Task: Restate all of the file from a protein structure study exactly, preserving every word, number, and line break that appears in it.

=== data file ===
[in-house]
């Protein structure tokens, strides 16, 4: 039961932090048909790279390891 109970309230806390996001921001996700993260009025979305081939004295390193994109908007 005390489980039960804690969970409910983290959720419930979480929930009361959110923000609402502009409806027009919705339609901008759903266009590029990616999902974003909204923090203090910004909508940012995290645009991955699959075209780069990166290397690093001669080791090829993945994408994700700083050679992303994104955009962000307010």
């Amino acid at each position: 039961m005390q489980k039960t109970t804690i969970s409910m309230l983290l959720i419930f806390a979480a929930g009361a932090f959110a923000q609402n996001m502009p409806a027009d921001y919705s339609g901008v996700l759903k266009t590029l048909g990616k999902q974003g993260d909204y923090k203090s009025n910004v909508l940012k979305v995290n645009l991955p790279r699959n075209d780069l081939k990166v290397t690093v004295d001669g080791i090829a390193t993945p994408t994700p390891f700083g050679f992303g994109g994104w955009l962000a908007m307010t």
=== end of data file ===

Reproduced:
[in-house]
């Protein structure tokens, strides 16, 4: 039961932090048909790279390891 109970309230806390996001921001996700993260009025979305081939004295390193994109908007 005390489980039960804690969970409910983290959720419930979480929930009361959110923000609402502009409806027009919705339609901008759903266009590029990616999902974003909204923090203090910004909508940012995290645009991955699959075209780069990166290397690093001669080791090829993945994408994700700083050679992303994104955009962000307010």
């Amino acid at each position: 039961m005390q489980k039960t109970t804690i969970s409910m309230l983290l959720i419930f806390a979480a929930g009361a932090f959110a923000q609402n996001m502009p409806a027009d921001y919705s339609g901008v996700l759903k266009t590029l048909g990616k999902q974003g993260d909204y923090k203090s009025n910004v909508l940012k979305v995290n645009l991955p790279r699959n075209d780069l081939k990166v290397t690093v004295d001669g080791i090829a390193t993945p994408t994700p390891f700083g050679f992303g994109g994104w955009l962000a908007m307010t």